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I'm building an application based around a task queue: it serves a series of tasks to multiple, asynchronously connected clients. The twist is that the tasks must be served in a random order.

My problem is that the algorithm I'm using now is computationally expensive, because it relies on many large queries and transfers from the database. I have a strong hunch that there's a cheaper way to achieve the same result, but I can't quite see the solution. Can you think of a clever fix for this problem?

Here's the (computationally expensive) algorithm I'm using now:

When the client queries for a new task...

  1. Query the database for "unfinished" tasks
  2. Put all tasks in a list
  3. Shuffle the list (using random.shuffle)
  4. Flag the first task as "in progress"
  5. Send the task parameters to the client for completion

When the client finishes the task...

6a. Record the result and flag the task as "finished."

If the client fails to finish the task by some deadline...

6b. Re-flag the task as "unfinished."

Seems like we could do better by replacing steps 1, 2, and 3, with pseudorandom sequences or hash functions. But I can't quite figure out the whole solution. Ideas?

Other considerations:

  • In case it's important, I'm using python and mongodb for all of this. (Mongodb doesn't have some clever "use find_one to efficiently return a random matching entry" usage, does it?)
  • The term "queue" is a little misleading. All the tasks are stored in subfields of a single collection within the mongodb. The length (total number of tasks) in the collection is known and fixed at the outset.
  • If it's necessary, it might be okay to let the same task be assigned multiple times, as long as the occurrence is rare. But instances of this kind would need to be very rare, because completing each task is costly.
  • I have identifying information on each client, so we know exactly who originates each task request.
share|improve this question
If it's a list, why not generate a random number between 0 and list size and use this as a random index? This way you don't shuffle. Also, I am not sure about mongodb on this, but maybe you can even query for only a single element in one of two ways: If mongodb supports it, let it choose one randomly. If it doesn't, get all identifiers in a list and choose one randomly (maybe you can cache that to ease db stress?). – javex Jul 26 '12 at 14:31
This works for the first task, but on the second task, there's a chance that the random number will be the same as the one picked previously. As more and more tasks are completed, the probability of redundant picks goes up and up. – Abe Jul 26 '12 at 14:34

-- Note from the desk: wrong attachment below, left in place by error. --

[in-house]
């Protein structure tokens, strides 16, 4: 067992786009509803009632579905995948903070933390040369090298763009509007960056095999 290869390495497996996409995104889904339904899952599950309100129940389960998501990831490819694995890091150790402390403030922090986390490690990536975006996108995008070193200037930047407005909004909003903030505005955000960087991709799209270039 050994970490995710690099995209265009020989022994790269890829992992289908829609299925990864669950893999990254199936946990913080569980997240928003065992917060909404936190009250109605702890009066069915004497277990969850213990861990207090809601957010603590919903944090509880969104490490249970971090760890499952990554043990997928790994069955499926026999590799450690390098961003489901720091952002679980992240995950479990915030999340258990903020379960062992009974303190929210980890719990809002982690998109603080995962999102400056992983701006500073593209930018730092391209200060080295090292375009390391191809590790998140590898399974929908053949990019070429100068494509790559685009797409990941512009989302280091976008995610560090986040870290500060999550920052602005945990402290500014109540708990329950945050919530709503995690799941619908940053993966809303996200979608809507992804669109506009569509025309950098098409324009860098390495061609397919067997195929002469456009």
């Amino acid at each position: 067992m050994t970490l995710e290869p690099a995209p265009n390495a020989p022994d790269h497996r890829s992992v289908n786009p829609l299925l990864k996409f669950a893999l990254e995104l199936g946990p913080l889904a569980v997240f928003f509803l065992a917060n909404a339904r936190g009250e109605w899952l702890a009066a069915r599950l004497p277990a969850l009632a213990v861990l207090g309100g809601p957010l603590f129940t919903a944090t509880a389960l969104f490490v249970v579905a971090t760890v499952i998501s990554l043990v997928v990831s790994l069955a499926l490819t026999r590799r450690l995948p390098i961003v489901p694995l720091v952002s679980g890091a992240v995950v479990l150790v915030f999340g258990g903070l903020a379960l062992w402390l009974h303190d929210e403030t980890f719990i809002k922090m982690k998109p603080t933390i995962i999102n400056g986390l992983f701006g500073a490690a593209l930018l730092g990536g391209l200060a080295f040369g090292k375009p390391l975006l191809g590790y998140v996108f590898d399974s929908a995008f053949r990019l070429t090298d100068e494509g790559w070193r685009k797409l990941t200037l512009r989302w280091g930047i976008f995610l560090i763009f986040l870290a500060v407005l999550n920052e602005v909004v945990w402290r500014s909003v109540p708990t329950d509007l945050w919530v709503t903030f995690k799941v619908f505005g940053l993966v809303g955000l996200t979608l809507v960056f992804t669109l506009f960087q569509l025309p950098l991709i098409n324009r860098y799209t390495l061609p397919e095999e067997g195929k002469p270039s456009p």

Does the database assign each task with a unique numerical value, where every value must be assigned (somewhat like an array)? E.g. a list with length 5 will have indexes 0-4 (or 1-5 if your array is 1-based) – Kupiakos Jul 26 '12 at 14:35
@Kupiakos Yes, it does. – Abe Jul 26 '12 at 14:36
I don't know what exactly you are referring to, but can't you limit the query to only those finished? And from any list you keep, delete the reference to the one finished (e.g. if you create a cache of IDs, remove the one you completed, can be done easily with lists). – javex Jul 26 '12 at 14:37
up vote 1 down vote accepted

There is an easy way to get a random document from MongoDB!

See Random record from MongoDB

If you don't want a task to be picked twice, you could mark the task as active and not select it.

share|improve this answer
Ooh ooh! Does it work on sub-elements of documents? In my mongodb schema, I have a "queues" collection; each queue is a document; each task is a subdocument. – Abe Jul 26 '12 at 14:35
Some of the answers might. But rereading your post, a question arises: Why exactly must the tasks be served in random order? – iblue Jul 26 '12 at 14:40
Good question. It's a security concern: not all of my clients are trustworthy. In some cases, tasks are validated by comparing related tasks from different clients. Serving tasks in random order makes it very hard for different clients to collude in returning invalid results. – Abe Jul 26 '12 at 15:00
This solution isn't perfect, as you can see from reading the comments. It looks like the MongoDB team might eventually implement query functionality to random matches. – Abe Aug 29 '12 at 16:55

Ah, based on the comments that I missed, you can do something along these lines:

import random
available = range(lengthofdatabase)
inprogress = []
while len(available) > 0:
    taskindex = available.pop(random.randrange(0, len(available)))
    # I'm not sure of your implementation, but you said something 
    # along these lines was possible
    task = GetTask(taskindex)

I'm not sure of any of the functions you are using - this is just an algorithm.

Happy Coding!

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